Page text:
Art Culture

If The ‘Earth’ Without ‘Art’ is Just ‘Eh’ Why Don’t We Make Less ‘Eh’ Art?

In Glasgow during COP26, naturally, the central theme of exhibitions is climate change. As with most media and artworks about the climate, diagnosis of the problem is very strong, but it tends to stop there. Of course, I don’t think an artwork should offer false hope about climate change but exhibitions that are unremittingly depressing don’t achieve much. In fact, depression maintains the status quo.

Lots of contemporary art concerned with such an overwhelming issue often becomes elegiac or impotently panic-stricken. Protest art can fall into the panic-stricken camp where a literal message is displayed but the visual noise does nothing apart from confirming the artist’s view. Peter Kennard’s CODE RED exhibition at the Street Level Photoworks was interesting because some works in the series of photographs altered the famous 1972 photo The Blue Marble. I found the series to be graphically strong at first but curiously affectless after a while. I realised Kennard’s work didn’t stick with me that long because of the ubiquity of similar images (likely influenced by Kennard’s work thus rendering it toothless due to its absorption in culture).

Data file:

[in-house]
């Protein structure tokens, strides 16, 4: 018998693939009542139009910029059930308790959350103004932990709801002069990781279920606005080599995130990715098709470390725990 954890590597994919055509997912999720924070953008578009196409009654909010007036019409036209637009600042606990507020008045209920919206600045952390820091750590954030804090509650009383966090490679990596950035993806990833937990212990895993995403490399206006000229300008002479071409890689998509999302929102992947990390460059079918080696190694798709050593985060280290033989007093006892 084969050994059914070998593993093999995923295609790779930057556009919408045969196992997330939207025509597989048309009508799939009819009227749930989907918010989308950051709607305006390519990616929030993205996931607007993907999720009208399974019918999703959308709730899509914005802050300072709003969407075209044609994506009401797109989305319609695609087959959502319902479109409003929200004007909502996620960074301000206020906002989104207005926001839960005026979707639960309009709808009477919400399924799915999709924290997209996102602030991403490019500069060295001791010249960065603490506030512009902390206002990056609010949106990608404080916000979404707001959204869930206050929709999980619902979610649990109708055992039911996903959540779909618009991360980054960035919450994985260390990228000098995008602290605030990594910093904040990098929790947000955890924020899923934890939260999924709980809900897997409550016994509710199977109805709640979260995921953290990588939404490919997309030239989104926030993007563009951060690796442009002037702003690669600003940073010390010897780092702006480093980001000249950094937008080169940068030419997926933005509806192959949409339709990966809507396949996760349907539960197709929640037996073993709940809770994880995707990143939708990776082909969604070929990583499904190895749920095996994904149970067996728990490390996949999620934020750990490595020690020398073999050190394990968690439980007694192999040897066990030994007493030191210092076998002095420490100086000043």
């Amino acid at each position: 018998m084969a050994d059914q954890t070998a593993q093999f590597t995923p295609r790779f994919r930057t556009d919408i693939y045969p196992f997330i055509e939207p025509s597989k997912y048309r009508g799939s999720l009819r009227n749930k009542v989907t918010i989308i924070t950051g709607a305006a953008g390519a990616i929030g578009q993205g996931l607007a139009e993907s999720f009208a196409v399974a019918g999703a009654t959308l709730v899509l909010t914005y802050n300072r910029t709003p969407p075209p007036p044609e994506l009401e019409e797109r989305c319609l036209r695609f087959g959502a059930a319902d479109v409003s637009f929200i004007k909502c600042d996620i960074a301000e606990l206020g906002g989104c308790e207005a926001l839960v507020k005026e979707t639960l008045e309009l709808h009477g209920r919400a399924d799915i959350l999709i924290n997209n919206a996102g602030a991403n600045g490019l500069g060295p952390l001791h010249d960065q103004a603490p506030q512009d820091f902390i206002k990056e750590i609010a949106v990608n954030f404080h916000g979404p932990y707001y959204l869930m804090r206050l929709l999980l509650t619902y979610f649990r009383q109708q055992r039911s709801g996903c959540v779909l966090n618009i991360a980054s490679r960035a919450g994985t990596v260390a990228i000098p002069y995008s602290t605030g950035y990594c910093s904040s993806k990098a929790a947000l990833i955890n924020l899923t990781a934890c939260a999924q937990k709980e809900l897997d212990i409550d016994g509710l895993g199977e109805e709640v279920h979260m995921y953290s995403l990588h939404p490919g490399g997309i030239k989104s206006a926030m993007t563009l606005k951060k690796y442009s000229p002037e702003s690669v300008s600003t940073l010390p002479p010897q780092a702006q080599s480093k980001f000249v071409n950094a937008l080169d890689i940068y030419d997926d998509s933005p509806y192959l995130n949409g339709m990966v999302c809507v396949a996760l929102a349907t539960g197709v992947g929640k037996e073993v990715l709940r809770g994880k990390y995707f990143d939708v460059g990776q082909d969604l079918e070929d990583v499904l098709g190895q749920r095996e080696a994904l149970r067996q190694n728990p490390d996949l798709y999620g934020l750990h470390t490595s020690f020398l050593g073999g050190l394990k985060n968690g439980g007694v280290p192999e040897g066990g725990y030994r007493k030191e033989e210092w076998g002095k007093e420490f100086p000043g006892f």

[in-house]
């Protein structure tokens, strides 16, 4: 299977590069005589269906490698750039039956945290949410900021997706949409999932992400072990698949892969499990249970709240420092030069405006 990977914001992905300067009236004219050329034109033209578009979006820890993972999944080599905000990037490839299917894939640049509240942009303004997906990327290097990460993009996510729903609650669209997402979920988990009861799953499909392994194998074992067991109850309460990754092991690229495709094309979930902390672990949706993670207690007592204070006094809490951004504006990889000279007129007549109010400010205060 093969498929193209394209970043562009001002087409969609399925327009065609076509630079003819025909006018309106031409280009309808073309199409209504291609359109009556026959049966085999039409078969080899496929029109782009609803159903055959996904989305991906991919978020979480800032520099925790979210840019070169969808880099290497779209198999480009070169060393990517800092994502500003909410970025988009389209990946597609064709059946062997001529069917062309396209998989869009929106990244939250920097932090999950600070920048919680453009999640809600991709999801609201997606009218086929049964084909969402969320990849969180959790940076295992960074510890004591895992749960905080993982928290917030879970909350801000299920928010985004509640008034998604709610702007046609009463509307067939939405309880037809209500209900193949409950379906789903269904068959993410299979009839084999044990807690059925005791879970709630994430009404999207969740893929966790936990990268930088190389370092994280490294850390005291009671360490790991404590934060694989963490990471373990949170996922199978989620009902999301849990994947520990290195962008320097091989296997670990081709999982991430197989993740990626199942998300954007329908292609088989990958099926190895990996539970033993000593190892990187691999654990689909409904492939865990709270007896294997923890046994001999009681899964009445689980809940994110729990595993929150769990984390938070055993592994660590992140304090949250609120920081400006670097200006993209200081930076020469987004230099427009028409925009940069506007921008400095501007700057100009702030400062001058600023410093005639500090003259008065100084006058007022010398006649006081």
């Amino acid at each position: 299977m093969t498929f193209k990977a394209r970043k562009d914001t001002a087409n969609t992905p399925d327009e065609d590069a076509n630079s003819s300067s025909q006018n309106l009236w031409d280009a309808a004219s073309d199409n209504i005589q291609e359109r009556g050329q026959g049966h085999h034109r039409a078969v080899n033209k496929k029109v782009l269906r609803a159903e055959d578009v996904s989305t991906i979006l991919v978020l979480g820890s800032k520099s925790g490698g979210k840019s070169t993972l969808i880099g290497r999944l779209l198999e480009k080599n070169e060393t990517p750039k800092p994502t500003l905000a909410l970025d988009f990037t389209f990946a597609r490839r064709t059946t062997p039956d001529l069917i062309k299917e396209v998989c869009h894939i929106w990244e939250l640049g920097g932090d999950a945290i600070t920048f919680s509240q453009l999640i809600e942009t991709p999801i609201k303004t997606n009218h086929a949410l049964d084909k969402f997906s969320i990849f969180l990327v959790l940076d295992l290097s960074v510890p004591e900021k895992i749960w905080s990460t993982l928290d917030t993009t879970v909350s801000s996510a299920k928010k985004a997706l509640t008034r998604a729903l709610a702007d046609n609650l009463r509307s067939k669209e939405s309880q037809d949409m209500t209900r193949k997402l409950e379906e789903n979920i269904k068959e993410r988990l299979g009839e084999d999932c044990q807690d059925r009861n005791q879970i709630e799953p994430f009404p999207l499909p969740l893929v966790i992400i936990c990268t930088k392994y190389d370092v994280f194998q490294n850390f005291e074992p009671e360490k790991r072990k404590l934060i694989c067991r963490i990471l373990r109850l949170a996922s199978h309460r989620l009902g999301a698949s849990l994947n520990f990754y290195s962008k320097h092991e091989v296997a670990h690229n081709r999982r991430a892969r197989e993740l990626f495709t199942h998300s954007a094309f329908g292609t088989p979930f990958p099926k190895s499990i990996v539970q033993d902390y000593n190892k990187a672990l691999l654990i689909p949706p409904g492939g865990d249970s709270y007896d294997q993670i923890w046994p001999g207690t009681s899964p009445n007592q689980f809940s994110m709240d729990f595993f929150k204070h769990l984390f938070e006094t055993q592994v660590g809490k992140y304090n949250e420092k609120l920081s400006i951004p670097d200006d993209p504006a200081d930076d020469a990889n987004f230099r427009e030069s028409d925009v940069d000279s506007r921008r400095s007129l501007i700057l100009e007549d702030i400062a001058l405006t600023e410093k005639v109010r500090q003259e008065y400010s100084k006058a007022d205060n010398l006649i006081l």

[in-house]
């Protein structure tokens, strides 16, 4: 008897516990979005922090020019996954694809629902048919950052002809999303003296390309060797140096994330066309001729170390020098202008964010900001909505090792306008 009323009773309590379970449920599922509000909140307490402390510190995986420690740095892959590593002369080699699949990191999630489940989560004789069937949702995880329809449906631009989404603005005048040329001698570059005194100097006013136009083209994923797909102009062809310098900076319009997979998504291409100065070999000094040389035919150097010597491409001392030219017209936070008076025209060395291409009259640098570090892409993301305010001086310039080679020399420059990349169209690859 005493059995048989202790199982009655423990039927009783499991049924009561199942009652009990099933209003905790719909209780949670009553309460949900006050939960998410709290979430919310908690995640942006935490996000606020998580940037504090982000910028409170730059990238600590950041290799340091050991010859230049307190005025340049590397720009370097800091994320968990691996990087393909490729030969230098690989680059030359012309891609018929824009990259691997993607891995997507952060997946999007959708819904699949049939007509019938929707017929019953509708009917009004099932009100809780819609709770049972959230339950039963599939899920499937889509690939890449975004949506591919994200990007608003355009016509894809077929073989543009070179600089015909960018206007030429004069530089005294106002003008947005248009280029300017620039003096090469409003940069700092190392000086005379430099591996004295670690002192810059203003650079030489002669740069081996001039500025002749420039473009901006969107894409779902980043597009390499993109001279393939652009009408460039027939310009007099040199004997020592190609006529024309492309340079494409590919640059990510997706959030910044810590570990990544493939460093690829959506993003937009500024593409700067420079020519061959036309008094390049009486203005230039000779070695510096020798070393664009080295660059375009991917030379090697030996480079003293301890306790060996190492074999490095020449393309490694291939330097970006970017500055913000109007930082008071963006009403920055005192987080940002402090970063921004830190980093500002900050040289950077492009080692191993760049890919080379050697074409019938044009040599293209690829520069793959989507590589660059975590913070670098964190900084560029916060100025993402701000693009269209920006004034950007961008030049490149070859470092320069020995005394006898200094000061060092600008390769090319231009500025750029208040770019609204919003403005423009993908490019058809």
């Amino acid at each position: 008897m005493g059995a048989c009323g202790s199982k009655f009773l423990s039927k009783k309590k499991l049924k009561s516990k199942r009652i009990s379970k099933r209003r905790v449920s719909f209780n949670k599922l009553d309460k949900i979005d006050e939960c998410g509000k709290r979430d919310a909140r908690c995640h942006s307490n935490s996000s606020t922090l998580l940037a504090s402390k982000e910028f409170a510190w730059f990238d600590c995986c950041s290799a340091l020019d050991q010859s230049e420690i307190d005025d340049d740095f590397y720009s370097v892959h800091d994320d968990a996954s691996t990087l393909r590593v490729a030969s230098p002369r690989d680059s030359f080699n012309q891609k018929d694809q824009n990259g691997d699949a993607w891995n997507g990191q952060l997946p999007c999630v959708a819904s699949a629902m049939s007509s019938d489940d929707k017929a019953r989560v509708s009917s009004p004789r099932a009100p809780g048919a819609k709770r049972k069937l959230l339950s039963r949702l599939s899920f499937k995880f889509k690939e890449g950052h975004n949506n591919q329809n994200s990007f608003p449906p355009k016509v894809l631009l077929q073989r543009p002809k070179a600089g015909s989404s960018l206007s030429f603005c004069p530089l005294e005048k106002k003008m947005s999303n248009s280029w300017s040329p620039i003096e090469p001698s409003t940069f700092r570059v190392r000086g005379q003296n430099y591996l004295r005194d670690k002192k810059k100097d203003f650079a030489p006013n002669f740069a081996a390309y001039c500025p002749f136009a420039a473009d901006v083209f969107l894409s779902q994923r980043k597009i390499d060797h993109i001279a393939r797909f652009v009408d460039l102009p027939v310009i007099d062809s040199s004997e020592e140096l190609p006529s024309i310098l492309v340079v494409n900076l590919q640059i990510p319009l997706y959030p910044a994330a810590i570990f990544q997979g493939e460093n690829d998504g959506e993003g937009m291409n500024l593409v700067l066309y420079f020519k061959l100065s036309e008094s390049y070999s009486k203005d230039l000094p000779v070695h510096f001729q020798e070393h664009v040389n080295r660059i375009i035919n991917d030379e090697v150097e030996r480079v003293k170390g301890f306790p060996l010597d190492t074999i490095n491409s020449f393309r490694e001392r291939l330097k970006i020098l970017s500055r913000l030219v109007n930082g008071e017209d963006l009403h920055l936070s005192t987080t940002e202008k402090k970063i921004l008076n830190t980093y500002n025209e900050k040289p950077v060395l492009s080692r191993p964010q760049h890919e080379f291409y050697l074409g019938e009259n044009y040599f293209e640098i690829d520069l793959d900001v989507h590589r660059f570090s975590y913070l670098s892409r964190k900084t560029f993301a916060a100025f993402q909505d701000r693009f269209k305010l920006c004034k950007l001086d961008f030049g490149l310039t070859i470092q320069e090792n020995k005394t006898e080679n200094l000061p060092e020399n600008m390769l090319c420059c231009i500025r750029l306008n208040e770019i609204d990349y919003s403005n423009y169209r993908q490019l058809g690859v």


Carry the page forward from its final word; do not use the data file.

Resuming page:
As images are co-opted and assimilated into the mainstream, they lose their resonance as sources of revolutionary potential as Mike Watson says in The Memeing of Mark Fisher. How do we create art that revives; that envisages new futures? He claims that a change could occur within meme-based and artistic production which encourages a slowing down of looking, reading for longer, and absorbing images over time, through the manipulation of visual objects. The gallery provides this space for slow absorption which can reverberate into other aspects of our lives. Watson overtly suggests restricting computer use to certain days of the week if possible. I think this is a helpful idea as we deal with so much online stimuli, perhaps the punk art response is to reject the further encroachment of it into our lives. Another obvious point is that the less we are online and the more we enter public and natural spaces, the more we recognise how precious these things are and fight to protect them.

Unashamed soft luddism!

I want there to be climate-based art. There should be some punch to an artwork, as we learn from the strengths of protest art, but it needs to go beyond this and enrapture the viewer for longer if it is to have an effect. Refocusing on the value of craft skills in art production may help. Artists need not depict saccharine scenes of bucolic heaven, but the challenge of cultural production in the Anthropocene involves a different way of absorbing images and making new ones.

Image courtesy of Peter Kennard.